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Defeating Gmail with Responsive Code – Hybrid & Spongy comes as a savior!

Responsive is quite in the vogue. With most subscribers reading emails on the go, it is quintessential to send out emails using media queries that render well across the devices irrespective of the screen sizes.

For most marketers that has a user base viewing emails in native apps on Android and iOS, responsive fetches amazing results. However, media queries are a problem when your user base is viewing emails using third party applications. As they have no or minimal support, these emails don’t render well on these email clients or third party app.

If your user base is relying more on the third party apps, there is a workaround to using media queries which is now known as hybrid coding technique or spongy technique of coding. With this approach, the email renders just like the responsive version in the third party apps as well however, this method does have some limitations and it would not be as good a responsive email as developed using media queries.

Sample

Try hybrid email sample developed by Monks.

So, what is the great fix?

The logical solution to fix the rendering issue is to use min-width and max-width to enable movement. However, this workaround will not work in Outlook, but luckily there are few solutions that can help you in fixing this problem as well.

You need to create a table that is 100% wide with a max-width of your desired size on Desktop.

Coding Image1

@media screen and (min-width: 601px) {

       .container {

width: 600px!important;

       }

}

Apple Mail, which doesn’t respect max-width, create a media query to limit that table’s size on desktop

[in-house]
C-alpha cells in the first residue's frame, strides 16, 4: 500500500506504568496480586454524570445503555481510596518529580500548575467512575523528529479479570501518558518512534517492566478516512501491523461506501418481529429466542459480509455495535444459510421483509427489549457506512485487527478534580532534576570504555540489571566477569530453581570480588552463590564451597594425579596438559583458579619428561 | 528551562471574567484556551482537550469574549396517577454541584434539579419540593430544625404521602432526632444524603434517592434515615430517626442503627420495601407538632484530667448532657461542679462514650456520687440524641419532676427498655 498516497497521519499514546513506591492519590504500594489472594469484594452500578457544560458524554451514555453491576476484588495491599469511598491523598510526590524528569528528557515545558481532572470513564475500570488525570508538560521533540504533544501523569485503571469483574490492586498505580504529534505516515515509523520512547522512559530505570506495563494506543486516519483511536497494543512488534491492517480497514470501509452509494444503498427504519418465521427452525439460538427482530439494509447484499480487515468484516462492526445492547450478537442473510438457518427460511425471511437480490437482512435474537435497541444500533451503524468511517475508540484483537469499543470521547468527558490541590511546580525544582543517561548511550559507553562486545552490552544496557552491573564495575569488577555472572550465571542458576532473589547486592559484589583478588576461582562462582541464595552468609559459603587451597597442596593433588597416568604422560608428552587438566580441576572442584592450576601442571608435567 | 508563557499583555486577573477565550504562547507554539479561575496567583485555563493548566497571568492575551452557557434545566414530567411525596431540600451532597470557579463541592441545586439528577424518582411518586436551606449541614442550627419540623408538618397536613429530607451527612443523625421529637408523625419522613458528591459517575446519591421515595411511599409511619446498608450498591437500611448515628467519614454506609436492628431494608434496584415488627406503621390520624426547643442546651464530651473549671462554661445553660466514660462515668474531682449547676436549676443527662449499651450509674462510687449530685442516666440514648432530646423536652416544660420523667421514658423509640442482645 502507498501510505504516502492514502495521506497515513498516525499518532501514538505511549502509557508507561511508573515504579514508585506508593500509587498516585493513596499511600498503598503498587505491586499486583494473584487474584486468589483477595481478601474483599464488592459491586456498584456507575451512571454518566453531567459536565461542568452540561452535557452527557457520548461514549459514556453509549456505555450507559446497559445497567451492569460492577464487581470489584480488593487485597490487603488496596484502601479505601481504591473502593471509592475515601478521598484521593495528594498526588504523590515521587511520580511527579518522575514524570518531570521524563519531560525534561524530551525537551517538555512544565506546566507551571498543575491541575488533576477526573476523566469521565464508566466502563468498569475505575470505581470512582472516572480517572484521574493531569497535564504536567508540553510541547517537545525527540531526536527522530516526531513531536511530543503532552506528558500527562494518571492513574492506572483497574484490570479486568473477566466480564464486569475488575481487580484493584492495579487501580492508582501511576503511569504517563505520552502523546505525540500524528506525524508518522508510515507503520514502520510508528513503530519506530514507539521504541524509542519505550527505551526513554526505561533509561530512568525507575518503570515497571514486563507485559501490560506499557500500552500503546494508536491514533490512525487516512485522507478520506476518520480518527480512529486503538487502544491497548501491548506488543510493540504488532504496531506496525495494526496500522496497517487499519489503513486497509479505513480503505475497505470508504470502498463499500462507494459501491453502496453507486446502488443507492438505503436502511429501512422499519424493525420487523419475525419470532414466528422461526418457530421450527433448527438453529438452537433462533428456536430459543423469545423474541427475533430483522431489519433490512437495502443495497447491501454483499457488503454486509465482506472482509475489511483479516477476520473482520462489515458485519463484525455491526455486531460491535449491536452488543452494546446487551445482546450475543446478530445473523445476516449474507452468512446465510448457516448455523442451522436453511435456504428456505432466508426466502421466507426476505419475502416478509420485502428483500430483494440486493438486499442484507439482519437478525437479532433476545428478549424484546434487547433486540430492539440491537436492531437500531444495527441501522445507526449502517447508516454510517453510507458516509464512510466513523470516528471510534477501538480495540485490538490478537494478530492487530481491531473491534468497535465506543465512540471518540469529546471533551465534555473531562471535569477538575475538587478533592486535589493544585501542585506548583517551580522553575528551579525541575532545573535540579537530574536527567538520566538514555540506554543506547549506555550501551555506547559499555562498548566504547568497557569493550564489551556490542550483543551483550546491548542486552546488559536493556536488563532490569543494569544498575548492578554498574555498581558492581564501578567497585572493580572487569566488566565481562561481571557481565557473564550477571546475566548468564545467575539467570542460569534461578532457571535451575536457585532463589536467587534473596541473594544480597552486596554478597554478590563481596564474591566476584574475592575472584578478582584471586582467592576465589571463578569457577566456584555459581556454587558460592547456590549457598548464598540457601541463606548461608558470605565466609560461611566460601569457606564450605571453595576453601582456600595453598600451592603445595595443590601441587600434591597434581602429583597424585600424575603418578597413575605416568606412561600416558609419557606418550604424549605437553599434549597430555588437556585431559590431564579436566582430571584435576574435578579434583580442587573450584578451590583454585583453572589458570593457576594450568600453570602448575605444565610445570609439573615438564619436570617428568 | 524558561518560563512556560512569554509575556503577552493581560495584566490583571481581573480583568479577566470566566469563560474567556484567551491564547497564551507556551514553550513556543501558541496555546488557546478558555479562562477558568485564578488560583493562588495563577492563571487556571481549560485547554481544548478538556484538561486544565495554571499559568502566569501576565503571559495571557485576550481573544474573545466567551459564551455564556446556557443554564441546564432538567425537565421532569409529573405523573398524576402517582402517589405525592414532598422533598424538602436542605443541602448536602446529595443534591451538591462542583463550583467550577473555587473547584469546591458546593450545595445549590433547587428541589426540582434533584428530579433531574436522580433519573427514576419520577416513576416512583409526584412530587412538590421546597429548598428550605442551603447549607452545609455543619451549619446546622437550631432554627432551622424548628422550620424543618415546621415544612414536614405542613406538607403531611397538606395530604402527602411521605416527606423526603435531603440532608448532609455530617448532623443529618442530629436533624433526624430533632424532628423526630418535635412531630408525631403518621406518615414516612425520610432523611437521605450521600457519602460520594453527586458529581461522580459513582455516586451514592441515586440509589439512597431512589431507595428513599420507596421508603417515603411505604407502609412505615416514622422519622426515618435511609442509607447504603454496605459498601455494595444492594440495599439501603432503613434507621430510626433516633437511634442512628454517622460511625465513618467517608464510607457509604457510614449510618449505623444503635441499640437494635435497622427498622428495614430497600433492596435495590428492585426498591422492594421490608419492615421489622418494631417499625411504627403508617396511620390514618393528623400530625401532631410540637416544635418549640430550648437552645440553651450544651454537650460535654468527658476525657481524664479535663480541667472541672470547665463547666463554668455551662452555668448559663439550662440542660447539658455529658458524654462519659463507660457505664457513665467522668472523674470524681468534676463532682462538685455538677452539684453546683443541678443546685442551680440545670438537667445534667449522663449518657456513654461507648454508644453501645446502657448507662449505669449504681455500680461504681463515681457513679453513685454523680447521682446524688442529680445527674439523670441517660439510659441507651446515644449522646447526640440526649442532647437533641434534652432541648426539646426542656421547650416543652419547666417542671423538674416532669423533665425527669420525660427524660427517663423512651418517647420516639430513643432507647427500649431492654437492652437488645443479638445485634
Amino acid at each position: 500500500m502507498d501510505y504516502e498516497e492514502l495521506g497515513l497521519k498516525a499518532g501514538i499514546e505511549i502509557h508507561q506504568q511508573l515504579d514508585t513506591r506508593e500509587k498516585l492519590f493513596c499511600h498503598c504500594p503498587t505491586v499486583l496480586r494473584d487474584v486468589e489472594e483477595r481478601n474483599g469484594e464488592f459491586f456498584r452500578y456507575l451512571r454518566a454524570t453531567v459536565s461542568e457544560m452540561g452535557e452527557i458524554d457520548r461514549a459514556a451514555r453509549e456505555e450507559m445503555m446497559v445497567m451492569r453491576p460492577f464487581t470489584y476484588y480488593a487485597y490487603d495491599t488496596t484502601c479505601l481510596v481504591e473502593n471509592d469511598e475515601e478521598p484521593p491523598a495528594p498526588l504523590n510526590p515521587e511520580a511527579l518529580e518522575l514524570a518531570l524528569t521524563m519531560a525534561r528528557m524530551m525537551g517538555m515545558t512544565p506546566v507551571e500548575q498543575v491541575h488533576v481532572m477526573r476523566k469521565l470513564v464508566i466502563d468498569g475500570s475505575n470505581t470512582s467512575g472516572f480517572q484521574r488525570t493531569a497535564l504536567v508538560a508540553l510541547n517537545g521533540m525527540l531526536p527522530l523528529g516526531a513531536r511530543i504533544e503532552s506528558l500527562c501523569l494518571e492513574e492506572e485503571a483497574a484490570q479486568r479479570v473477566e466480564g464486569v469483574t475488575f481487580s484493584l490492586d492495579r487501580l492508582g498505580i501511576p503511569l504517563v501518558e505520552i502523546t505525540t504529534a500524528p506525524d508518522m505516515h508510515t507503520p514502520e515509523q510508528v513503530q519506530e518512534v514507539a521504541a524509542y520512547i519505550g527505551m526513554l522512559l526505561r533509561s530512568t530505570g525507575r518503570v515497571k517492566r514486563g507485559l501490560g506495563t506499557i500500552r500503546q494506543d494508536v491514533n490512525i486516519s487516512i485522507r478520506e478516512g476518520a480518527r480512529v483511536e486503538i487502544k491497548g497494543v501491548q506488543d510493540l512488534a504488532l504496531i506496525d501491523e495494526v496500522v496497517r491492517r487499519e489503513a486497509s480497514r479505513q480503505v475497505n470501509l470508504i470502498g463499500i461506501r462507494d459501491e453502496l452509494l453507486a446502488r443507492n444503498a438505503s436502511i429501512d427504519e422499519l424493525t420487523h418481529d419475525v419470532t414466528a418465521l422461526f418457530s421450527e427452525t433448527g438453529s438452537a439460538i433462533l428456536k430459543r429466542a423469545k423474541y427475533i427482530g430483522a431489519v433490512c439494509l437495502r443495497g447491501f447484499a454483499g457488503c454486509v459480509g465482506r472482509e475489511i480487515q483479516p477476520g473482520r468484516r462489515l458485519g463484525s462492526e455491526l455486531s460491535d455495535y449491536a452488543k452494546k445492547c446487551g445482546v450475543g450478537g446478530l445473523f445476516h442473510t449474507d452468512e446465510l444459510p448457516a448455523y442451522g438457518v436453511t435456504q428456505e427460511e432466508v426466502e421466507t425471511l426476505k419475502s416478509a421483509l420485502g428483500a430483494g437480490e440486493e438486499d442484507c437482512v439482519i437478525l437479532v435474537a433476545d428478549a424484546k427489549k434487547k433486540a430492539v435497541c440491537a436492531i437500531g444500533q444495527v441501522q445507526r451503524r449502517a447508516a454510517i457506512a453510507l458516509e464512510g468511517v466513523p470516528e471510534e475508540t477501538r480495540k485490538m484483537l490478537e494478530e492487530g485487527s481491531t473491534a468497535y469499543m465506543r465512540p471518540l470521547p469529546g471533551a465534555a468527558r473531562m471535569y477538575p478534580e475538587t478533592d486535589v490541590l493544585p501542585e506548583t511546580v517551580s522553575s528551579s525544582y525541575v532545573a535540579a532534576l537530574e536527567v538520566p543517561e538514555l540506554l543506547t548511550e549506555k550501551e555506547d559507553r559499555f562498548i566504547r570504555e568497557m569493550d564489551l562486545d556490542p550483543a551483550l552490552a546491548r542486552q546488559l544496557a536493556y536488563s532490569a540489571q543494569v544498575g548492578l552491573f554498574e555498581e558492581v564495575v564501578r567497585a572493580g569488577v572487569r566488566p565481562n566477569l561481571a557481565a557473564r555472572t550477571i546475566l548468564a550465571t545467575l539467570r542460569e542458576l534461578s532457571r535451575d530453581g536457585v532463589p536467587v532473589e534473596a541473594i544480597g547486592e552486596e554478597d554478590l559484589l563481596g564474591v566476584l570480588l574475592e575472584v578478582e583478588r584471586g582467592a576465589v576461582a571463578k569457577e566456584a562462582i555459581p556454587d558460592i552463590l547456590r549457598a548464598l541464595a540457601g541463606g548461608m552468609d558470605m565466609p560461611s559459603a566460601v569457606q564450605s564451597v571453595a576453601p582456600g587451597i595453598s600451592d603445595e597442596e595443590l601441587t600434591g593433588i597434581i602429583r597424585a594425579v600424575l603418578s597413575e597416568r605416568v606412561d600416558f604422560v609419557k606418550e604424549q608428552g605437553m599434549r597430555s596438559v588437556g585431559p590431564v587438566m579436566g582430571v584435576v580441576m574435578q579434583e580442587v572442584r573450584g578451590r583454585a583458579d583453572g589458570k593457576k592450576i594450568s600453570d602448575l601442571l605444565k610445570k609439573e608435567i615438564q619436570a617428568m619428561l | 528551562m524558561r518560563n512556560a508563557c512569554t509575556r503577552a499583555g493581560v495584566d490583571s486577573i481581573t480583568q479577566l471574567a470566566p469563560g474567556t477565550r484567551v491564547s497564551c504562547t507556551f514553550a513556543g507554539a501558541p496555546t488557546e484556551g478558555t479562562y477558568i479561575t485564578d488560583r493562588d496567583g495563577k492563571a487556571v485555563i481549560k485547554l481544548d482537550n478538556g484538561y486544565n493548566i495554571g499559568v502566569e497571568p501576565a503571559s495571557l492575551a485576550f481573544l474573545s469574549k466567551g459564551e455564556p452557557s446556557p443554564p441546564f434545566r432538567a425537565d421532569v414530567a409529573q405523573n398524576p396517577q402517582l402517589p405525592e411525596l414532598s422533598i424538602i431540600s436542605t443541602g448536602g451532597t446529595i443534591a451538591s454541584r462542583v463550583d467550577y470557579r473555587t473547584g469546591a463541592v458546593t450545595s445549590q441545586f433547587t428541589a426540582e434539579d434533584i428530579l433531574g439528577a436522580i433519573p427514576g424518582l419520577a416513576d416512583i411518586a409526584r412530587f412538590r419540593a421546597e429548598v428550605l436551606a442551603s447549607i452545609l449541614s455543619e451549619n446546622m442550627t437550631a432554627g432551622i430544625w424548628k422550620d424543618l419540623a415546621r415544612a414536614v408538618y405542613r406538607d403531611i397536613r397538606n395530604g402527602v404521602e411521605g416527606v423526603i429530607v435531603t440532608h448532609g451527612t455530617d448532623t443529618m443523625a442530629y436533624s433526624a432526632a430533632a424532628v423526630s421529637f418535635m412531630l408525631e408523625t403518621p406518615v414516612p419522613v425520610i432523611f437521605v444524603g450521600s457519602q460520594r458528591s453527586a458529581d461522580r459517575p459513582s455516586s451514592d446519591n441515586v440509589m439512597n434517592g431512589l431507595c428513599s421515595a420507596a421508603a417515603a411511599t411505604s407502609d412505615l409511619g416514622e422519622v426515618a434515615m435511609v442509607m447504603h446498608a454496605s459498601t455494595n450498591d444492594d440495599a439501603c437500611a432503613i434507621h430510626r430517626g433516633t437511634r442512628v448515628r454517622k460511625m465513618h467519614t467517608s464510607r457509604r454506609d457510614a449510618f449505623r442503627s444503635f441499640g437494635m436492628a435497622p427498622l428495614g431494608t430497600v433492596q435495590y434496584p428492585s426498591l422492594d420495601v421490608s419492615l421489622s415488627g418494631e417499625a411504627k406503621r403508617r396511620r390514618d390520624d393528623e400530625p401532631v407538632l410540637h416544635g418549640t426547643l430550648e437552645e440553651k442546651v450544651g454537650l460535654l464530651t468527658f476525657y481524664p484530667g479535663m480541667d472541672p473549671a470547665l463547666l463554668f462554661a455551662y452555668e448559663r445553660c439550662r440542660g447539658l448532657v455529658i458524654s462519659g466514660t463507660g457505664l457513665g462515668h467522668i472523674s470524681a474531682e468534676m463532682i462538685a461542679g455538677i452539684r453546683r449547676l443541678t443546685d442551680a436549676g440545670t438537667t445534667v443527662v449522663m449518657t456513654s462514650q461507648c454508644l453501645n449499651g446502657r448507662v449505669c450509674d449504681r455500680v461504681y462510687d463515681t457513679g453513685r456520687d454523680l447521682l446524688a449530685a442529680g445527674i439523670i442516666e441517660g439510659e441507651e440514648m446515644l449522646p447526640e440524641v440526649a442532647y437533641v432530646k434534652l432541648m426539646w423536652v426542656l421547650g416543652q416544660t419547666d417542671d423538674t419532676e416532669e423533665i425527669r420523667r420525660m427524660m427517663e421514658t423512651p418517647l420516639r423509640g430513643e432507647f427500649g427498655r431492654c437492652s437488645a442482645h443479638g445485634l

<!–[if (gtemso 9)|(IE)]><![endif]–>

This is used for conditional CSS for Outlook to force it to collapse borders on all tables and prevent unwanted gaps

In Body Margin: 0; padding: 0;min-width: 100%;

We also have Margin: 0 auto;set here to center our table in Yahoo in Chrome. Though this use of margin is for Yahoo typically, we always capitalize Margin so that Outlook.com won’t strip it out.

Under the body, first we have a <table>tag, to center its contents.

<!–[if (gtemso 9)|(IE)]>

<table width=”600″ align=”center” cellpadding=”0″ cellspacing=”0″

border=”0″ >

<tr>

<td>

<![endif]–>

<table class=”container” align=”center” cellpadding=”0″ cellspacing=”0″ border=”0″ style=”border-spacing:0;Margin:0 auto;width:100%;max-width:600px;”>

<tr>

<td>

[content goes here]

</td>

</tr>

</table>

<!–[if (gtemso 9)|(IE)]>

</td>

</tr>

</table>

<![endif]–>

A conditional table for Outlook that is hidden to all other clients. We need these because we’re using the max-width property which Outlook doesn’t support. current date time Therefore we need to create special Outlook-only tables with explicit pixel widths to contain everything in Outlook.

Single Column Layout:

For full-width banner you just need to give class in td of image & define class in style, Change the max-width according to your email size.